While not a surprise, the expectations, especially by those living in cities, are for fast delivery of goods that were ordered online. In fact, the average consumer expects their deliveries within 4.5 days, compared to 5.5 days in 2012, according to a survey from consulting firm AlixPartners.
Consumers are so serious about this fast service that a report from PwC showed that 17% will actually abandon a brand if they face a long delivery time.
This pressure is causing smart warehouses to expand their footprint. In an article on JLL’s website, the firm said that global warehouse automation is expected to grow 10% by 2026. The market value of that growth will be $30 billion.
Much of the investment is coming from online retailers themselves racing to win customers with rapid deliveries and maximum efficiency.
Automation in these warehouses can include basic programs to manage inventory data, to the most advanced robots and mechanized shelving “Some logistics companies can now pick 35,000 orders in an hour and have boxes ready for shipment within 30 minutes,” says Allan Frydman, JLL’s principal consultant for industrial, and a former automation designer says. “And that’s transformational.”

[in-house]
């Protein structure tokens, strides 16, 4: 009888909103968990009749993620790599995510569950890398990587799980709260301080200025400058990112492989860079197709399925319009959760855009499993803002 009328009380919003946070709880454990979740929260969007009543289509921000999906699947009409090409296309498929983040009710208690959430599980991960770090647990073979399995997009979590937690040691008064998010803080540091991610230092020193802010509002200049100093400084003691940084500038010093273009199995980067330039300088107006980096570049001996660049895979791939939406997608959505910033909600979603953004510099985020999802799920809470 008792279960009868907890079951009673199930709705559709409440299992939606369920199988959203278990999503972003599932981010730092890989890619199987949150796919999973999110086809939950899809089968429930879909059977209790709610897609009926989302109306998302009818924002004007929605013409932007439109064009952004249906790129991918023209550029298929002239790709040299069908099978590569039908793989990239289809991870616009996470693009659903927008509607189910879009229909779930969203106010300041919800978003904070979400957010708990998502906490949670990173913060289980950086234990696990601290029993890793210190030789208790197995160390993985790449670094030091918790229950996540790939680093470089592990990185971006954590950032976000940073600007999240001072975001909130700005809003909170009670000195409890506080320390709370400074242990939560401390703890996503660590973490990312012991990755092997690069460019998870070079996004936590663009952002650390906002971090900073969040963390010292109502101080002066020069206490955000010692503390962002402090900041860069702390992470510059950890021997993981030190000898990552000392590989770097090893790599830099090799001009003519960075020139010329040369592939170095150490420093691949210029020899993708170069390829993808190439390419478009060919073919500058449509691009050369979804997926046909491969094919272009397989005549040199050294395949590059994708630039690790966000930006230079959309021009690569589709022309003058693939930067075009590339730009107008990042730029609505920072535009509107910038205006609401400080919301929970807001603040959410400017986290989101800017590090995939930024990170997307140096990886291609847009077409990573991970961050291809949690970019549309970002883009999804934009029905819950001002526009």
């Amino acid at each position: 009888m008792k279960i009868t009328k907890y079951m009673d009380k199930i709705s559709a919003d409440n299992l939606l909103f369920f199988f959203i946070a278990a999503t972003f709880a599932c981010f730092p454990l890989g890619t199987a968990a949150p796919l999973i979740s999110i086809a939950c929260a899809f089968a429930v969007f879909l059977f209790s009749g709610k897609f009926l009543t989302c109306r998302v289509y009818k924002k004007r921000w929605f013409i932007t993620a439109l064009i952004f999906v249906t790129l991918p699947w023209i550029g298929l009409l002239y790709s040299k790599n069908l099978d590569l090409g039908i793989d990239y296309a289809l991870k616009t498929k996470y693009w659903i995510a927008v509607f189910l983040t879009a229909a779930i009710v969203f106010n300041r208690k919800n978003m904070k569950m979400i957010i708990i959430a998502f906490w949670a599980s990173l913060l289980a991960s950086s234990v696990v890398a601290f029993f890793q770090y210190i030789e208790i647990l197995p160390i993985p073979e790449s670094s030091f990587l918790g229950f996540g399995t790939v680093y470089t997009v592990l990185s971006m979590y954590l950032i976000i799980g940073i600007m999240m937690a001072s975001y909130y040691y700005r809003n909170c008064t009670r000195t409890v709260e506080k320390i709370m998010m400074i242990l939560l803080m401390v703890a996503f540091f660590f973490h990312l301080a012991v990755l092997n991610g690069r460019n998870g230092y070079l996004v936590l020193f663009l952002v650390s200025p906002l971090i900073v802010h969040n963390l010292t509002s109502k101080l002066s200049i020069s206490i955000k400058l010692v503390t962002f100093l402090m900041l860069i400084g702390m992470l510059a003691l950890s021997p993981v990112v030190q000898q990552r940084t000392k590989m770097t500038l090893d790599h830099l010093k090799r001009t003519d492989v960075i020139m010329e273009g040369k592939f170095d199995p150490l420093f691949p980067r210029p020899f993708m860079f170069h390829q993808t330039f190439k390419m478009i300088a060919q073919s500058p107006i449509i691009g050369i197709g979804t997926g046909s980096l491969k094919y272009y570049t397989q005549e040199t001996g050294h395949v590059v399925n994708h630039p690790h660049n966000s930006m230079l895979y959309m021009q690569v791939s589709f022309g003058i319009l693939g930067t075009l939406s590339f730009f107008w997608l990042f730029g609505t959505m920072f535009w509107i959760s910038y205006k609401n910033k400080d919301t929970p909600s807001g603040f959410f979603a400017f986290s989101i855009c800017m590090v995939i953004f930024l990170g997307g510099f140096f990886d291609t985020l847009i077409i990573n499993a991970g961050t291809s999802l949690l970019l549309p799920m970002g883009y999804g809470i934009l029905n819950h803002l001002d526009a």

From a geographical perspective, while the U.S is in the lead for warehouse automation, other markets are catching up. The firm notes that Indonesia, Australia and the Philippines all building warehouses with high-tech standards.
Indonesia, which aims to be a top-10 global economy by 2030 (it is currently number 16), online sales are projected to rise from $16 billion in 2019 to $62 billion by 2025.
In the Philippines, one of the fastest-growing economies of southeast Asia, e-commerce company Lazada, part of the Alibaba empire, is building its most advanced warehouse yet north of Manila.
And Melbourne, Australia’s busiest seaport is likely to see a new wave of smart warehouses when the promised intermodal terminal comes to fruition. The project would involve building warehouse and container park capacity and connecting this to a future Inland Rail line, allowing double-stacked, 1800-metre trains to travel between Melbourne and Brisbane by the mid-2020s.